As you can see, the Thunder is already $9,431,486 over the salary cap and that is without even signing any of our 3 free agents. We only have $10,568,514 to sign those 3 players if we have any hope of being under the threshold, otherwise we will have been over for 2 of the last 3 seasons and in very real danger of hitting the repeater tax the following year; a situation I am certain the usually frugal Thunder board will not allow.

So we have no hope at all in signing a big name free agent in the offseason. Being over the salary cap precludes OKC from even entertaining the thought.

The one good piece of news, is that nearly all of us fans thought Jerami Grant was a free agent this offseason. It turns out we have a team option on him, to keep him for another season at just $1,524,305. I have included his salary in the equation above, because Presti would be crazy not to retain Grant, especially in light of the next bit of news.

OKC has reportedly put Cap Holds for 3 people for next season. This means, they have allowed a certain amount of money for what they want to sign up our own free agents for.

They have set aside $13,425,000 for Taj Gibson, $1,524,305 to secure Jerami Grant’s team option (I knew Presti was a smart man) and $5,457,681 for Andre Roberson. These amounts are added to the teams salary, until another team signs up those players.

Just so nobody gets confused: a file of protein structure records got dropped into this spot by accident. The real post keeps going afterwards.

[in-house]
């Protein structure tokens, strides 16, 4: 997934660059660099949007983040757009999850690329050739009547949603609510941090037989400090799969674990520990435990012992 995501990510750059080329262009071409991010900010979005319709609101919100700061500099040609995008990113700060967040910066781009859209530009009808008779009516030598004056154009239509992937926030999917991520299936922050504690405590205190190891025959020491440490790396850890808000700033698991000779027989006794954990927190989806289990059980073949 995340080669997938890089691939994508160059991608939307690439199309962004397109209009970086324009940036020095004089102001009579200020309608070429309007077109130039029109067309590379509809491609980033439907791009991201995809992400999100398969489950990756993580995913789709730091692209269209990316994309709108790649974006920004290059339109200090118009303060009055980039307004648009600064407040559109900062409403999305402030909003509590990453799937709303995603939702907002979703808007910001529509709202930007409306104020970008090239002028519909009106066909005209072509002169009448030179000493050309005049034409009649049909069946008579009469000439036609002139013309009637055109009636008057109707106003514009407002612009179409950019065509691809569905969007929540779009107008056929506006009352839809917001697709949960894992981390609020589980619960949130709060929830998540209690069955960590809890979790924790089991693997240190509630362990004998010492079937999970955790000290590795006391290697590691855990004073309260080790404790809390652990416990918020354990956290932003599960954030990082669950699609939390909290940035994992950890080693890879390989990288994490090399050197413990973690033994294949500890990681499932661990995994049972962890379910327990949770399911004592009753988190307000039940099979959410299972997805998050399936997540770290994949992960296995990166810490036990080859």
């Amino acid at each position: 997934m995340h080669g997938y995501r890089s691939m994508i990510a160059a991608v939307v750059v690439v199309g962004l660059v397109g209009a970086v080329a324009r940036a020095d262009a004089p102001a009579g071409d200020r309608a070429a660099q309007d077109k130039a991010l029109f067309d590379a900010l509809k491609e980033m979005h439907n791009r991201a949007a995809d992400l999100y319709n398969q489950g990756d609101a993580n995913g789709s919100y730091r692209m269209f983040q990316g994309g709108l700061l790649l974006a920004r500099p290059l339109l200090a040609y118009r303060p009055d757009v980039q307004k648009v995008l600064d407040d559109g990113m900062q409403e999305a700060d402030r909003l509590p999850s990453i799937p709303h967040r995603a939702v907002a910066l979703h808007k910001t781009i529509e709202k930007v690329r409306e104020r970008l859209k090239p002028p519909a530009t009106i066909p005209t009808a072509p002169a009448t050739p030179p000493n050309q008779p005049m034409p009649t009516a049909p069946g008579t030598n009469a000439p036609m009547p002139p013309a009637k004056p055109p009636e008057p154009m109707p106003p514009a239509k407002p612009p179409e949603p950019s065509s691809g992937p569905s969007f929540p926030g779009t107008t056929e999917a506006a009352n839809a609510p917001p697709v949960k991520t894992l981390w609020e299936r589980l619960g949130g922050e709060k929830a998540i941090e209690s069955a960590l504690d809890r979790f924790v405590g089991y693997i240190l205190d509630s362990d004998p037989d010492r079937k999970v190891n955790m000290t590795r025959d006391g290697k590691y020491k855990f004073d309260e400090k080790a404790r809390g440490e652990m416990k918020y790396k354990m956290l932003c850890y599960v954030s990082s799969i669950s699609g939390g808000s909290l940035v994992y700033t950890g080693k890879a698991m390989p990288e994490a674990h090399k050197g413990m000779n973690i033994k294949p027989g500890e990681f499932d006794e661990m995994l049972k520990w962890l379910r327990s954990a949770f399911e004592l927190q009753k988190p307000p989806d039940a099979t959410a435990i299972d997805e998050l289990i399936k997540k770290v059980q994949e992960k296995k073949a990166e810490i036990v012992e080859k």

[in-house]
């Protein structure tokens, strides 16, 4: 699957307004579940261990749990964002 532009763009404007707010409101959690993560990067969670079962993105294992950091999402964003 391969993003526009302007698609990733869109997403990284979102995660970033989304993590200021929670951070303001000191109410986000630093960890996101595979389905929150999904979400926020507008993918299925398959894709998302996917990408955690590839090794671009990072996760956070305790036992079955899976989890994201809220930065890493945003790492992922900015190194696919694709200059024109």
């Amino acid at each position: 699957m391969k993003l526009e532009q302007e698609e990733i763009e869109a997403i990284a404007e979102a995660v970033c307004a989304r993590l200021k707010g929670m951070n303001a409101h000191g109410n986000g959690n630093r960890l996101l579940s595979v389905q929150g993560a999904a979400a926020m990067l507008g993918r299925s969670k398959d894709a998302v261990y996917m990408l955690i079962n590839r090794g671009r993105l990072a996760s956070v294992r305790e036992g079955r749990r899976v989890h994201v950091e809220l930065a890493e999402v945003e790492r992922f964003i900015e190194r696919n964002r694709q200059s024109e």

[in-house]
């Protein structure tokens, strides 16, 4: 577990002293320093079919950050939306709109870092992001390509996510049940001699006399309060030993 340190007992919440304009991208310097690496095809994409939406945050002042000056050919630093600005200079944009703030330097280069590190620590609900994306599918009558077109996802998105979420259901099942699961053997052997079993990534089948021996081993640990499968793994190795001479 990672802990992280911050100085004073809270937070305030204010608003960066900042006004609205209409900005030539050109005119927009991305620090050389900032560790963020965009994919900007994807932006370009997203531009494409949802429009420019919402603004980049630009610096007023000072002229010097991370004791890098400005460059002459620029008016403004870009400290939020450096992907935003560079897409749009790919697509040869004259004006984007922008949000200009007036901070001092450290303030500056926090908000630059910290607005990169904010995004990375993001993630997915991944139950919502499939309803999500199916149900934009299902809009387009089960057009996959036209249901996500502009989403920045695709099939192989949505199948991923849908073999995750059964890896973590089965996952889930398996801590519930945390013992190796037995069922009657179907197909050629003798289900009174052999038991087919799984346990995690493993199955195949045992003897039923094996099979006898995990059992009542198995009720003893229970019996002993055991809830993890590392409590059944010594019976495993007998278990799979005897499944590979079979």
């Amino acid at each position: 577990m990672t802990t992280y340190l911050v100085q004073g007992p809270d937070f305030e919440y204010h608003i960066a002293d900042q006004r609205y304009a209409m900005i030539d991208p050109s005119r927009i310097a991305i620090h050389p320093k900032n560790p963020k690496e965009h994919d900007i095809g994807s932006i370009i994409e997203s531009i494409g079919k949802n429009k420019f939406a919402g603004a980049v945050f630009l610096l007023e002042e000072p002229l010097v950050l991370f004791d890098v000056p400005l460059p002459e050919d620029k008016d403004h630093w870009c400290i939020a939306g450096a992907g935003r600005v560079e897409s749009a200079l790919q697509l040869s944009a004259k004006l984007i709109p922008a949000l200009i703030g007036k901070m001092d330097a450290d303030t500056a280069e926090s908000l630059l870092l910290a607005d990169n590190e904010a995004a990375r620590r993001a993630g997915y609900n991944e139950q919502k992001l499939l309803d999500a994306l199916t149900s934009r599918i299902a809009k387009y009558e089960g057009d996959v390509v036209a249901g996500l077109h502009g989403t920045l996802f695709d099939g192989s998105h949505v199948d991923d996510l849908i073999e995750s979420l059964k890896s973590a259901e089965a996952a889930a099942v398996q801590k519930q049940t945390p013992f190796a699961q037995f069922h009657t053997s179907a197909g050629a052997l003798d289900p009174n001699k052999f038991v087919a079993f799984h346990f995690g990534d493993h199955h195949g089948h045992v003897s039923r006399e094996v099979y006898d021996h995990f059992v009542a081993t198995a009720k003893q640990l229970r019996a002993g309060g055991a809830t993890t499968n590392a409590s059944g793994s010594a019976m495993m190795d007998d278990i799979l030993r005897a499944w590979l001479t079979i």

So in reality we are actually $28,314,167 over the salary cap taking into account Taj and Dre’s Cap Holds, which pushes us straight over the Luxury Tax Threshold.

That is just to keep the team we already had this season!

A couple of things of note here. First is that no money has been put aside for Nick Collison, so I am assuming he is retiring this offseason, or being made an assistant coach.

Second is that from all the reports I have been reading, teams are likely to offer Andre Roberson anywhere from $18,000,000 per year up to $22,000,000 per year. This is 4 times the amount OKC have set aside for him, so we will be saying goodbye to Dre next year. There is no way he would, or should, pass up that sort of money. I hope he flourishes for whatever team he ends up with.

So we will have exactly the same team we have now, except without Dre if we retain Taj Gibson?

This year we got to 6th place, but only off the heroics of Russell Westbrook and remember the first point of this post? We need to get some shooters to help Westbrook out or we will probably lose him too!

So where to from here?

I would drop Dre’s contract straight up. There is no way OKC is going to match $18mil – $22mil to keep Dre, so why tie up $5.5mil you could use to offer a free agent come off-season?